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- Directed by Tommy Graef -

"Segments of Jonah" is constructed as a 4-part sci-fi series, based on the Biblical story of Jonah. This first two episodes tell the story of a man named Jonah, who is trying to get over some childhood memories, mostly related to child abuse, which leads to other sensitive subjects like revenge, love and faith.

The film starts very abruptly being set in a bizarre room where Jonah is pursued to answer the questions of a strange detective. Every question is somehow introduced in the film as another chapter, but the development of the story can still raise some question coming from the audience. In an attempt to figure what is the origin of Jonah’s madness, we’re introduced in the backstory that led to his pain, starting from philosophical questions to unsolved mysteries.

The whole story is tormented by guilt and fear, being very complex at the beginning and getting even more complicated and multilayered throughout the film, always creating new mysteries. Inspired by surrealist works – especially David Cronenberg’s particular style, the director aims to create a certain perplexing atmosphere, introducing the most bizarre story you’re ever going to watch.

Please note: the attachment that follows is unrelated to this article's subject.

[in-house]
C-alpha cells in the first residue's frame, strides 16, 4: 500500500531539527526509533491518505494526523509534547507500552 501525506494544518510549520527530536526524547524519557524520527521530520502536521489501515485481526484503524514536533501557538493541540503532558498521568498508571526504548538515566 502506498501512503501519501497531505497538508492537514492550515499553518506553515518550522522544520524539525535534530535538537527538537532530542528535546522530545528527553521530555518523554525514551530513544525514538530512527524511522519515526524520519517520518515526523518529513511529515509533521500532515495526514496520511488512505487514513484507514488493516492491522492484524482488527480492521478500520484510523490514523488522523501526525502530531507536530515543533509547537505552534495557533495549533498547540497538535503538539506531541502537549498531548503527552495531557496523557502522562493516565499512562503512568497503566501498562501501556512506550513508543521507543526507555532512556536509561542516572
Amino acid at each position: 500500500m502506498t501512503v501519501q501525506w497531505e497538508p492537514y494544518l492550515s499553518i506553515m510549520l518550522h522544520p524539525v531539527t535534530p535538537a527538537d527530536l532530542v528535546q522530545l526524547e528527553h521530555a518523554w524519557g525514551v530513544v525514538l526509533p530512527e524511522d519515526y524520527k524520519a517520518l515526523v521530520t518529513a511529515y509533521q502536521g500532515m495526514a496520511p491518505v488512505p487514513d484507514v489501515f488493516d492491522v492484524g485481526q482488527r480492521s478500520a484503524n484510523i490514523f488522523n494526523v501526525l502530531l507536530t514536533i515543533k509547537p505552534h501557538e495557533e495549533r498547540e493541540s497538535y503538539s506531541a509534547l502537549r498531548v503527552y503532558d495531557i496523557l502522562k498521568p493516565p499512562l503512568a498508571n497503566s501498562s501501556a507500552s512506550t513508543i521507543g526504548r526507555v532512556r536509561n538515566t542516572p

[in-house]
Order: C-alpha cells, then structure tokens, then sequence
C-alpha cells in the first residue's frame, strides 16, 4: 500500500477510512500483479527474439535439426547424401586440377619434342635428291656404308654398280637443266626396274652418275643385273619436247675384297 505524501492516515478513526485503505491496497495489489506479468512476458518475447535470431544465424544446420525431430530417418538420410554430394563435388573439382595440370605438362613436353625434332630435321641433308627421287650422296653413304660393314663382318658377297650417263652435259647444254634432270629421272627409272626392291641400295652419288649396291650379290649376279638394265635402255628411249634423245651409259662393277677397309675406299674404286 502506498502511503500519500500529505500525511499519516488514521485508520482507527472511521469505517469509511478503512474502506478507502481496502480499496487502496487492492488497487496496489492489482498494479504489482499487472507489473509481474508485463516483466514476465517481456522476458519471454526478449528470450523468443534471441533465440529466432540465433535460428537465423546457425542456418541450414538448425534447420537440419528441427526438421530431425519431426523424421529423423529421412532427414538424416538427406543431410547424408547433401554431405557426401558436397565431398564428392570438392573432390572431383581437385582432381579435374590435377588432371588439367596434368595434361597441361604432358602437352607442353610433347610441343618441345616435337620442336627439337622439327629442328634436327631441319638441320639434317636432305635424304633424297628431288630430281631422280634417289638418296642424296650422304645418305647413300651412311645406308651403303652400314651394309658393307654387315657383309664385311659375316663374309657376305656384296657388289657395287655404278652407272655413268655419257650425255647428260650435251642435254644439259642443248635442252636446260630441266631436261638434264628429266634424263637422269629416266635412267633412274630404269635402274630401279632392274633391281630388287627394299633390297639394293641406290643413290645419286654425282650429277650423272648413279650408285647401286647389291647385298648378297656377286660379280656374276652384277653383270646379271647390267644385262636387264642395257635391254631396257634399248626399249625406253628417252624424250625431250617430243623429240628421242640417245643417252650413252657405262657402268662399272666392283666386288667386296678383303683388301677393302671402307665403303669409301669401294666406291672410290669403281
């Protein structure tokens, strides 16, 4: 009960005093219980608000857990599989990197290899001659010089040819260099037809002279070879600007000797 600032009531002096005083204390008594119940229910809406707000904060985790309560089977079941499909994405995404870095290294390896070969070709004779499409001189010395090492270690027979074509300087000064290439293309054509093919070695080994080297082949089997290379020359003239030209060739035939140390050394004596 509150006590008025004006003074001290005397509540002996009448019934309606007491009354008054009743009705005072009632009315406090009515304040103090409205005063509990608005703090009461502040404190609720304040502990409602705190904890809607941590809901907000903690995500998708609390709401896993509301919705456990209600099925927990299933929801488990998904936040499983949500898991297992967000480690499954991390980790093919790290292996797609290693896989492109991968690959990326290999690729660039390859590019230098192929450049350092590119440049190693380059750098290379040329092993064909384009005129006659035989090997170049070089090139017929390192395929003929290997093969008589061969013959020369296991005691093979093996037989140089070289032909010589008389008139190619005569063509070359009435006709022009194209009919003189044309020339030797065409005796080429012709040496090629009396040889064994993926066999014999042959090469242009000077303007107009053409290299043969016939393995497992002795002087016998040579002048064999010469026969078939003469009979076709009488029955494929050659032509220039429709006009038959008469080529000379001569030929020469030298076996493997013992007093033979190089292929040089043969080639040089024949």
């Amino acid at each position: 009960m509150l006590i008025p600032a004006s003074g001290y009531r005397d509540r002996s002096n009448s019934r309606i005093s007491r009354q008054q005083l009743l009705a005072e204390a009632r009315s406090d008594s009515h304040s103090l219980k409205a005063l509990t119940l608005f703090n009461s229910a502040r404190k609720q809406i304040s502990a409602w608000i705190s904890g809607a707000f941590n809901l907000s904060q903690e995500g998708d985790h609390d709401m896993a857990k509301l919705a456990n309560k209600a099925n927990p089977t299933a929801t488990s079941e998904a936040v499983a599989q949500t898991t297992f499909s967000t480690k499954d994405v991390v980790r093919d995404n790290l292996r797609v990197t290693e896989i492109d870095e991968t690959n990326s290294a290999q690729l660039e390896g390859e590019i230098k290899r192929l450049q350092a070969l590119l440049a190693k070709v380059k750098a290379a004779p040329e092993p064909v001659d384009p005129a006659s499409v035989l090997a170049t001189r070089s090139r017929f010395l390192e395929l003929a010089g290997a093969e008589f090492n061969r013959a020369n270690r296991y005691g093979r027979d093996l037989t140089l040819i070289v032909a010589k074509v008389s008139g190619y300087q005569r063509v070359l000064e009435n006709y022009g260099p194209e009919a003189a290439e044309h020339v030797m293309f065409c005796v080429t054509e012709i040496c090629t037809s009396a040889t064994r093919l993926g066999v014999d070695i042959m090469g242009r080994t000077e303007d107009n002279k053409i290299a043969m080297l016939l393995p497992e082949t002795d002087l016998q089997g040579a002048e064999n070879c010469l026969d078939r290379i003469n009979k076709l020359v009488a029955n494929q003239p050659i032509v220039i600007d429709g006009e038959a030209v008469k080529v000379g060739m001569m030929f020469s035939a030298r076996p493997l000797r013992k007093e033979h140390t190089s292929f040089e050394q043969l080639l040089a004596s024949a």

The creator is letting his imagination guide him and he doesn’t bother using as many techniques as the sci-fi genre requires, in order to develop an interesting story and give the scenes the flow that he wants. The ideas seem to never find an ending while Tommy Graef is in the process of creating and this can be seen in every detail of his work. Anyhow, his film definitely stands out from the crowd, as it doesn’t look like any other experimental films you’ve seen before. But, thanks to his odd combination of flashback footage, 3D animation, stop-motion, live action, figurines, special effects and so on, at some point this assembly of techniques becomes just too much for the eye of the viewers, even if at the beginning it’s somehow fascinating.

We can not appeal Tommy Graef’s imagination and he surely is a marvelous creator that likes to let his imagination guide him, but we highly recommend in the future projects to try being more coherent in his structures and maybe use less artistic styles and techniques per film, so the visual effect wouldn’t be so confusing to watch.

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